Md. Legislature Decides to Locate Slots on Gibson Island

by William D. Schmerde

Decision on location seen as breakthrough in getting controversial legislation passed.
In a stunning reversal of all previously enunciated plans and policies, representatives in the Maryland Legislature have come to an agreement about where a casino will be located.

"It was a process of elimination," explained Gov. Robert Ehrlich, who favors slot machines as a way to raise state revenues. "Nobody wanted it anywhere near them. Nobody wanted to look at it, no matter how attractive we promised it would be, and nobody wants to have to deal with all the traffic and social problems that come with having gambling located nearby. So we had to go back to the drawing board and really take a new look at the situation. And Gibson Island just proved to be the place the Democrats and Republicans could both agree on."

Now that the elite island at the eastern tip of Route 100 in Anne Arundel County has been designated as the site, Ehrlich expressed optimism that Senate Bill 197, "Public Education Bridge to Excellence-Funding-Video Lottery Terminals," will clear the House in a floor vote.

The vote can't come soon enough for Minority Whip Anthony J. O'Donnell (R-District 29C), who remarked, "Every day we stall on considering this viable plan to address our structural budget deficit, over $800,000 is being gambled away by Marylanders who are playing the slots in Delaware and West Virginia because they don't have these amenities in their own state. About half that money would be filling our treasury to benefit our schools. We've really got to move on this right away."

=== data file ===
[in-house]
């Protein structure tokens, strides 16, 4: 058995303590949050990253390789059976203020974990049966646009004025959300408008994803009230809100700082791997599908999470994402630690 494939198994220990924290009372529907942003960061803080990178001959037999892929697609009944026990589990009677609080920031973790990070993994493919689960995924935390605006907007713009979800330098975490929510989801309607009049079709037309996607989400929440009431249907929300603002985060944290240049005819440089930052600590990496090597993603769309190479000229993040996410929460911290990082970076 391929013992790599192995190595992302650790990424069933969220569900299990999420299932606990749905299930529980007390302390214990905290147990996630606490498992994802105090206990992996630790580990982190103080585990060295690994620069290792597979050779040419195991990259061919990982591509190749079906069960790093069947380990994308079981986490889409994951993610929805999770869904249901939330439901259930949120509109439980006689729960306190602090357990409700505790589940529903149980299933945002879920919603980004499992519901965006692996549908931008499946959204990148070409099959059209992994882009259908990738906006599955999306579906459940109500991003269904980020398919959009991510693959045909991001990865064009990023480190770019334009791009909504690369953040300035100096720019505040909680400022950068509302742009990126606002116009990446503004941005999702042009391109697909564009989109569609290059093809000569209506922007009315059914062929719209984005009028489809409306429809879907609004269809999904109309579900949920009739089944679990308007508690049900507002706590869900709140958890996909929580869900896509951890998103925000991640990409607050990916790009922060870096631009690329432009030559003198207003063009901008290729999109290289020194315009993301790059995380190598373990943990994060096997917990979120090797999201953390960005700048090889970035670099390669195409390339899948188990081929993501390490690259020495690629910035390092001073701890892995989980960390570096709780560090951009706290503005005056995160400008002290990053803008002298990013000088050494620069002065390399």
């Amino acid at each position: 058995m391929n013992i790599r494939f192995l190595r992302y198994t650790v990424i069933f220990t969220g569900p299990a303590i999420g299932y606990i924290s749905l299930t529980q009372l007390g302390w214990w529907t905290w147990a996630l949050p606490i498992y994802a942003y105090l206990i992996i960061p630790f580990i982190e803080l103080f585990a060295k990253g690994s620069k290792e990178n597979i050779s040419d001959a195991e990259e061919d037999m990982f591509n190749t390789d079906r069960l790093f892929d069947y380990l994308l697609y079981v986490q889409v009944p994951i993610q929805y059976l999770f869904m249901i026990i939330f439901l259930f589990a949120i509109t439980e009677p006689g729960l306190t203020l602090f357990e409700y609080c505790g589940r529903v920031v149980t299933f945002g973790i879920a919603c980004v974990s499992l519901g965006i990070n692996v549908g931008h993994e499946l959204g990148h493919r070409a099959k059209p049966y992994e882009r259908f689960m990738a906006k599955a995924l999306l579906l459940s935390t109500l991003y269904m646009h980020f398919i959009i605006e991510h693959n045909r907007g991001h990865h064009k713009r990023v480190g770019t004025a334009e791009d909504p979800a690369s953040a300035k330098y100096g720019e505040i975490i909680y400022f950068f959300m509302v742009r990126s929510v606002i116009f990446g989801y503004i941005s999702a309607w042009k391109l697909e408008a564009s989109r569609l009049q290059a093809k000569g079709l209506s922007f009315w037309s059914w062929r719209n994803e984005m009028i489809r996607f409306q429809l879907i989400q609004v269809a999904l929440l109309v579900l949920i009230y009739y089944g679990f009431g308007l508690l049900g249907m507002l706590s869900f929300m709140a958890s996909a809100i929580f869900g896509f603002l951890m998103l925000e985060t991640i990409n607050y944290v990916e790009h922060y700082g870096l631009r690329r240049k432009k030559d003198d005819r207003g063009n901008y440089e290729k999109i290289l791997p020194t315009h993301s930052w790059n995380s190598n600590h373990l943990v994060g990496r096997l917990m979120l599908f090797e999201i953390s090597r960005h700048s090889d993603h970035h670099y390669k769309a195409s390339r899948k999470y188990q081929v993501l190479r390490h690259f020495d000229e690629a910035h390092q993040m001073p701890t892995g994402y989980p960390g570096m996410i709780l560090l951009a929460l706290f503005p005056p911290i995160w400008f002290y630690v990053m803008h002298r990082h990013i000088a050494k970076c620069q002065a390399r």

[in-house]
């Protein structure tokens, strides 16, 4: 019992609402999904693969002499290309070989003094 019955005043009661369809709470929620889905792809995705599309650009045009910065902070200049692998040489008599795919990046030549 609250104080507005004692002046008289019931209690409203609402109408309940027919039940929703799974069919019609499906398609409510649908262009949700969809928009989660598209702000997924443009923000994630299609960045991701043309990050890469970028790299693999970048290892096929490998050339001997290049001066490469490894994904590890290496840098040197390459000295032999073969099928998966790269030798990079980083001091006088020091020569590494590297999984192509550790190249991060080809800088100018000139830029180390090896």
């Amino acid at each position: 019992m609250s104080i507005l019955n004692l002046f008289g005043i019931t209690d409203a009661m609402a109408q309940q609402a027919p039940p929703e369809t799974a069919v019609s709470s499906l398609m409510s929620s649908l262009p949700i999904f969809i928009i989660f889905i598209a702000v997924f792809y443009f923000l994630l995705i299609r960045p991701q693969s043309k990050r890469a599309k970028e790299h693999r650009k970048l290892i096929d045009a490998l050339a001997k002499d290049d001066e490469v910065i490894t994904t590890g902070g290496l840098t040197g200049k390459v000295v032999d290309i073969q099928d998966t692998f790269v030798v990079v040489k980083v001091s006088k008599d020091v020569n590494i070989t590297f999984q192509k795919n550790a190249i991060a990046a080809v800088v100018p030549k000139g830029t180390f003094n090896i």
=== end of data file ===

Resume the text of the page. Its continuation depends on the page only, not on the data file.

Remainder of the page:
Gibson Island emerged as a favorite because discussions in chambers led to the conclusion that the State of Maryland, rather than private entities-in the absence of a qualifying Indian tribe in the state-would own any casinos that are built.

"Once we broke through on that point," said Del. Elliott Dingelbopper (R-32nd), "we realized we could locate a casino anywhere we wanted because we could exercise eminent domain. Gibson Island, once we clear out the mansions, offers a beautiful site and the ability to limit access and give security. We'll have a large resort there, of course, and have top name entertainment, too. But the main attraction, like in Vegas, will be the slots."

Ehrlich said, "It's too bad some folks will lose their homes, but they're good citizens on Gibson Island-mostly rich Republicans, frankly-and they'll understand the importance of their sacrifice for the public good, and be willing to accept our valuations of their property and move on."

He stressed that revenue from what are being called "video lottery terminals" will be earmarked to pay 96% of the remaining "Thornton Commitment" to improve the state's public schools. "Without gambling, our kids will be high and dry," he said, "plus which, gambling's a smoke-free industry that'll create jobs."

Amos Fielding, a Gibson Island homeowner whose living room overlooks the Chesapeake Bay, said, "Over my dead body will the state take my house." He excused himself to call his lawyer.

Mimi Lancaster, whose Mercedes sedan's license plate reads "FLUFFY," was returning from a tennis match when approached by a reporter to be informed of the Legislature's intent.

"They can't do that, can they?" she asked. When assured that the State can, in fact, condemn and take property under eminent domain for a public purpose, she said, "We'll see about that! I'll call Bob Ehrlich and give him a piece of my mind! We gave him a big chunk of money for his campaign, and he's got some explaining to do!"

Gibson Island was selected from among a "short list" of locations that included Cambridge on the Eastern Shore, Cumberland in Western Maryland, St. Mary's City in Southern Maryland, and St. Mary's Seminary and Roland Park Country School in the northern part of Baltimore City.

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This story was published on March 19, 2004.